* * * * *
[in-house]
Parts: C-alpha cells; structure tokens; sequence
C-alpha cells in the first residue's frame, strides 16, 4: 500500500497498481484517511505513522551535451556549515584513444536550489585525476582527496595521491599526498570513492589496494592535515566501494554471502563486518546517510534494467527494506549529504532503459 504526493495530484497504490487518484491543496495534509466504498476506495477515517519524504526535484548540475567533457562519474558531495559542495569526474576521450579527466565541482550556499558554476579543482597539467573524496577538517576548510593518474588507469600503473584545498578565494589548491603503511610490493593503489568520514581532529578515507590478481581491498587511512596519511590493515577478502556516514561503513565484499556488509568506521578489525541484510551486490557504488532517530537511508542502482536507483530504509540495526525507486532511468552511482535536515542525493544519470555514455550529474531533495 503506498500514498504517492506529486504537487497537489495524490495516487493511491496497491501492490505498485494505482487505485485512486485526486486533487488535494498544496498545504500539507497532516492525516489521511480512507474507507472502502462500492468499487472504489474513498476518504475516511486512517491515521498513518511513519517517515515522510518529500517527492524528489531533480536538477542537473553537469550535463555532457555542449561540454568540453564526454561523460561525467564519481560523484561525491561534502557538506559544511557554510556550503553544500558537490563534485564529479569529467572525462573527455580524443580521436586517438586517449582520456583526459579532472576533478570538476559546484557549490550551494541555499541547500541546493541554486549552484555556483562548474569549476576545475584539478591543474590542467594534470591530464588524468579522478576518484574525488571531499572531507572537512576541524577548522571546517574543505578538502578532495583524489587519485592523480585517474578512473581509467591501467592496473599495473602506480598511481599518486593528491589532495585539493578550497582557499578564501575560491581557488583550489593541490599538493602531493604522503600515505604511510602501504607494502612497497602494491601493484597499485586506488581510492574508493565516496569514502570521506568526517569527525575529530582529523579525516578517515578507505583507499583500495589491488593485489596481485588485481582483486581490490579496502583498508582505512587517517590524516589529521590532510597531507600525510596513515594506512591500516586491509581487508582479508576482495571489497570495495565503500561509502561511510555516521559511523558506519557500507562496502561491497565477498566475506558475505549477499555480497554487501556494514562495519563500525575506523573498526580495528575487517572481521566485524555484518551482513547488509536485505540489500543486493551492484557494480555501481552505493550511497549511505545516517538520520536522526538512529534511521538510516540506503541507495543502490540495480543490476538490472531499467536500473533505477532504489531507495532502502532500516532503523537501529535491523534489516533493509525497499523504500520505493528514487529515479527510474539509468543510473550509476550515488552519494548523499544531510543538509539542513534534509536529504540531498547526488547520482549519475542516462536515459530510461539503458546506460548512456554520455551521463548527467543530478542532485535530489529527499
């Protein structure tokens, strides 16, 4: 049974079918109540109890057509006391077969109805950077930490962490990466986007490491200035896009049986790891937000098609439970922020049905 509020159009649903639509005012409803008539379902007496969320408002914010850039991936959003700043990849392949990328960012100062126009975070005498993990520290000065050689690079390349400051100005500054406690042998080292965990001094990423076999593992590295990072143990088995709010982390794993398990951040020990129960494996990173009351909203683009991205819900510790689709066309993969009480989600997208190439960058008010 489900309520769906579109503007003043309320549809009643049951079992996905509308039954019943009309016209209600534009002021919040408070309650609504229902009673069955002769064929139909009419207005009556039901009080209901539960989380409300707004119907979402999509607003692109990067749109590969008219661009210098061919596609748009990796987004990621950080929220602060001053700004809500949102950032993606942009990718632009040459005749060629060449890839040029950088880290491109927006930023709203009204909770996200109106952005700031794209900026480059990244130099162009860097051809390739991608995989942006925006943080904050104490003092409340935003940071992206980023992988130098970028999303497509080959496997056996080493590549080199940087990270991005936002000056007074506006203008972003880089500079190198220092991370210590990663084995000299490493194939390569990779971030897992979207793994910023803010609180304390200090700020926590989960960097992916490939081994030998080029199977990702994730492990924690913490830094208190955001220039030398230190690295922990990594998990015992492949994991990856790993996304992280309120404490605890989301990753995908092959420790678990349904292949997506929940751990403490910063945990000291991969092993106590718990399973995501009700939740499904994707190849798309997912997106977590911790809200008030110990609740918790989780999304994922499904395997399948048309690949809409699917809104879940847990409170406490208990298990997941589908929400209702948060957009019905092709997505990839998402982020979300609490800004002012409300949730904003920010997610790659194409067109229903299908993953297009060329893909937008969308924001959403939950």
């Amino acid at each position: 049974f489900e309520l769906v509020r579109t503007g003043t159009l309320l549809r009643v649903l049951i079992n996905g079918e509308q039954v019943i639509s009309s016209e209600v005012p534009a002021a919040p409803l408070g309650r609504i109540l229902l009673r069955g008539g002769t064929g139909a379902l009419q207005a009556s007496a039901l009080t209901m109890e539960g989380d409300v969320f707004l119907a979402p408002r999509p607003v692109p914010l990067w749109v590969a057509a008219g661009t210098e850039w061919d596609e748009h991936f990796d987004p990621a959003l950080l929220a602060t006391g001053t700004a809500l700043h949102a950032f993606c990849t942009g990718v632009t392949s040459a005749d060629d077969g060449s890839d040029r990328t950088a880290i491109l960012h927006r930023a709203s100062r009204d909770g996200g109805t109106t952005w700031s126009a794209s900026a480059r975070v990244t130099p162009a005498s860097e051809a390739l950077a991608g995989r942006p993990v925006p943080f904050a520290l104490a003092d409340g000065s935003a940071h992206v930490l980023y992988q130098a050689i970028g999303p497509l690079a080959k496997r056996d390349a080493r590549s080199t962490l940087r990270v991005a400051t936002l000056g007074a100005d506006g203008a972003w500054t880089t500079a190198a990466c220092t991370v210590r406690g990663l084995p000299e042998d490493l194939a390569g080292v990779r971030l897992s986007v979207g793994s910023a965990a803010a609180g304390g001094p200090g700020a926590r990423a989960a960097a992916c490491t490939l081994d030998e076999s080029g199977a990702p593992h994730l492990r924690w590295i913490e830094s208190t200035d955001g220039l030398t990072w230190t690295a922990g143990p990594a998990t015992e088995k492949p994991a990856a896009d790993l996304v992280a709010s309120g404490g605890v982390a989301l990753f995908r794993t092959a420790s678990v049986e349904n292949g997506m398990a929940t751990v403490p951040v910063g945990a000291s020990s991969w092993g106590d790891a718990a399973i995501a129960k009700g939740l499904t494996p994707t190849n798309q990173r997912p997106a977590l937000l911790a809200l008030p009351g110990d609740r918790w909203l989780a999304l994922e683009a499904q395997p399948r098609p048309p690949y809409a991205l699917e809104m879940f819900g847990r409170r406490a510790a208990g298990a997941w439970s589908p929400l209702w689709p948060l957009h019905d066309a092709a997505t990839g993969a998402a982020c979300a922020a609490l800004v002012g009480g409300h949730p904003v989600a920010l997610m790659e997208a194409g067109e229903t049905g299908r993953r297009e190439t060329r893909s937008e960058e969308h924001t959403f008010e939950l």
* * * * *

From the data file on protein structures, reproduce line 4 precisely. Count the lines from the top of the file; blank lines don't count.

């Protein structure tokens, strides 16, 4: 049974079918109540109890057509006391077969109805950077930490962490990466986007490491200035896009049986790891937000098609439970922020049905 509020159009649903639509005012409803008539379902007496969320408002914010850039991936959003700043990849392949990328960012100062126009975070005498993990520290000065050689690079390349400051100005500054406690042998080292965990001094990423076999593992590295990072143990088995709010982390794993398990951040020990129960494996990173009351909203683009991205819900510790689709066309993969009480989600997208190439960058008010 489900309520769906579109503007003043309320549809009643049951079992996905509308039954019943009309016209209600534009002021919040408070309650609504229902009673069955002769064929139909009419207005009556039901009080209901539960989380409300707004119907979402999509607003692109990067749109590969008219661009210098061919596609748009990796987004990621950080929220602060001053700004809500949102950032993606942009990718632009040459005749060629060449890839040029950088880290491109927006930023709203009204909770996200109106952005700031794209900026480059990244130099162009860097051809390739991608995989942006925006943080904050104490003092409340935003940071992206980023992988130098970028999303497509080959496997056996080493590549080199940087990270991005936002000056007074506006203008972003880089500079190198220092991370210590990663084995000299490493194939390569990779971030897992979207793994910023803010609180304390200090700020926590989960960097992916490939081994030998080029199977990702994730492990924690913490830094208190955001220039030398230190690295922990990594998990015992492949994991990856790993996304992280309120404490605890989301990753995908092959420790678990349904292949997506929940751990403490910063945990000291991969092993106590718990399973995501009700939740499904994707190849798309997912997106977590911790809200008030110990609740918790989780999304994922499904395997399948048309690949809409699917809104879940847990409170406490208990298990997941589908929400209702948060957009019905092709997505990839998402982020979300609490800004002012409300949730904003920010997610790659194409067109229903299908993953297009060329893909937008969308924001959403939950």